Villagers – ‘Fever Dreams’ review: woozy, psychedelic soul that conjures another world

Otherworldly strings, music box melodies and ambient atmospherics coalesce to bring Conor O’Brien's hallucinatory alternative reality to life

Are we going to wake up tomorrow and realise that Villagers, in that classic cliché of ‘will-this-do?’ storytelling, were all a dream? After all, Conor O’Brien, long a proponent of gauzy, hallucinogenic folk and a fan of Lynch and Lowry, has gone full Bobby-in-Dallas on his sixth album. It opens with an intro piece seemingly recorded on warped antique vinyl, O’Brien tracing out “the sense of something bigger than you” over Wizard Of Oz choirs, then bursts into Tame Impala technicolour come spectral soul party ‘The First Day’.

From there, the record swims with otherworldly strings like melted memories, music box melodies like childhood flashbacks, ambient atmospherics like subconscious traumas and glitchy lounge moods like a fractured vision of golden-era Burt Bacharach. If there were songs about doing exams naked, it couldn’t be more suited to its title.

The fever dream in question, though, is the stress nightmare of the modern world. If ‘The First Day’ gives the initial impression that this will be a blissful trip – “Feels like falling on love on the first day of the rest of your life,” O’Brien croons over retro Jungle beats, ‘70s block party horns and xylophone twinkles – daily fears soon seep into the reverie. ‘Song In Seven’ follows O’Brien and a soul choir – recruited, by the sounds of it, in Las Vegas in 1967 – “to the brink of the warm North Sea”. ‘Circles In The Firing Line’ feels plagued by the horrors of Trumpism, O’Brien declaring “the united state of demagogic logic awaits” and joking, “I’m late – I’ve got a date with doom… They’re fucking up my favourite dream”. At times you want to will yourself out of the album in a cold sweat.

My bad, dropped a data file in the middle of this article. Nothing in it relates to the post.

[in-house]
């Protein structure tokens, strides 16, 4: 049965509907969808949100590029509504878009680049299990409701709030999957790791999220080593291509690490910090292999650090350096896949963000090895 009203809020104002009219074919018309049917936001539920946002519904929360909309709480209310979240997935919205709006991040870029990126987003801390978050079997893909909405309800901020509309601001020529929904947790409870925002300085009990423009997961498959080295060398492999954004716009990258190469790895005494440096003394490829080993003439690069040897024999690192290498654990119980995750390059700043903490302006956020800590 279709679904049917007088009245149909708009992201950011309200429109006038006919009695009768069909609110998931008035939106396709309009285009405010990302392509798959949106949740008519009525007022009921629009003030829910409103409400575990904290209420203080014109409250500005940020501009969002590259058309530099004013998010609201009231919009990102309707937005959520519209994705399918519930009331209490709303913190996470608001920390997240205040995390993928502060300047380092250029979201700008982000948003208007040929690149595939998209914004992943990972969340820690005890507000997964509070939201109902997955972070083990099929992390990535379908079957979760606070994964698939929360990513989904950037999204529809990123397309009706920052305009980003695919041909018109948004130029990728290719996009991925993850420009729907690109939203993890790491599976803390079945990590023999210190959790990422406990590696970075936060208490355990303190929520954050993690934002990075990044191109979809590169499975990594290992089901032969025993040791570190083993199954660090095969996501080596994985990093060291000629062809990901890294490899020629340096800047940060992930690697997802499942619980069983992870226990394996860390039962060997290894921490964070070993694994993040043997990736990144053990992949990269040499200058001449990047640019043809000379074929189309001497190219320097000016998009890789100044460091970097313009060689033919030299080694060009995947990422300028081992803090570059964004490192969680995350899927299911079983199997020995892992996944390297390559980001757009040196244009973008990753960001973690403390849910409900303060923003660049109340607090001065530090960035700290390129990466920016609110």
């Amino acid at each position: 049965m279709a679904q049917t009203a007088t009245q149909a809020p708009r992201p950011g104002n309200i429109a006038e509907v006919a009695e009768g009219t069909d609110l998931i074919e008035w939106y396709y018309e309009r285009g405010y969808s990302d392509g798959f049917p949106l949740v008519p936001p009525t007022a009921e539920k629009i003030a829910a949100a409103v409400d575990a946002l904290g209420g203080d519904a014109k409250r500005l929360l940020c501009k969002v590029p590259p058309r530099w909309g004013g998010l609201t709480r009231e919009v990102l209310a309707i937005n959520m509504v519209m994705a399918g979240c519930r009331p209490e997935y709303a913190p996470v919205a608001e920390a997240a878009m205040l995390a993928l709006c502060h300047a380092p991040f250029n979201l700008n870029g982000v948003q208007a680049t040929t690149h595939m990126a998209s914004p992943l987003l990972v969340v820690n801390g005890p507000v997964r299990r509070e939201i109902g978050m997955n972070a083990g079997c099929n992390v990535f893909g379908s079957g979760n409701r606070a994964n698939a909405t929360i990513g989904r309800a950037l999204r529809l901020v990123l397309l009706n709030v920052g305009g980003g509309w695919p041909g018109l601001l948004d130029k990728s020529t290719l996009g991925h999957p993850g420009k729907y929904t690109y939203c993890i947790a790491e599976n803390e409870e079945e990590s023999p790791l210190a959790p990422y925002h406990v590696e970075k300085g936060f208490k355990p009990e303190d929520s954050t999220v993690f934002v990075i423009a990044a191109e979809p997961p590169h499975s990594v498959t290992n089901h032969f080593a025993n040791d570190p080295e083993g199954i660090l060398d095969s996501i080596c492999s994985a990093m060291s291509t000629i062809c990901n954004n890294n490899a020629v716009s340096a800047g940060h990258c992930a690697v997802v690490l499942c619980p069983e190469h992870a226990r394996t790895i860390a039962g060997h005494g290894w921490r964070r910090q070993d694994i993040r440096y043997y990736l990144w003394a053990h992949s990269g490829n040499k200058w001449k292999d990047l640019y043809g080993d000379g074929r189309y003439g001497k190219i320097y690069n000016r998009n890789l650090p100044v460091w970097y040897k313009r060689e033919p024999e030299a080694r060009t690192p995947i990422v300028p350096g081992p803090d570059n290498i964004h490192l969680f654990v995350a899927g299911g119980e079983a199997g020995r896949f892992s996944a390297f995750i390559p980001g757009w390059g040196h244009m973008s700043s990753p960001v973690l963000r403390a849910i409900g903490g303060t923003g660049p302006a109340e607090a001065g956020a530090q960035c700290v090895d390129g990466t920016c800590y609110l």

O’Brien keeps us under with rich, sophisticated soul vibes, oceanic piano, languid sax solos and an overlying tone of optimism. ‘So Simpatico’ and ‘Circles…’ swing by on mesmerising hooklines – the latter bursting into garage punk for the closing seconds – while ‘Restless Endeavour’ emulates an ambient house Sunday session invaded by a demented saxophonist still raving from the night before.

O’Brien’s mastery of hallucinatory textures, akin to a folk-soul Kevin Parker, provides further immersion; the ghost-shaped title track culminates in a spoken-word section about seeing angels during meditation and a swirl of voices repeating “the more I know, the more I care” like a Ulysses audiobook. With the real world waiting, you won’t want to wake up.


Release date: August 20

Record label: Domino Recording Co.

You May Like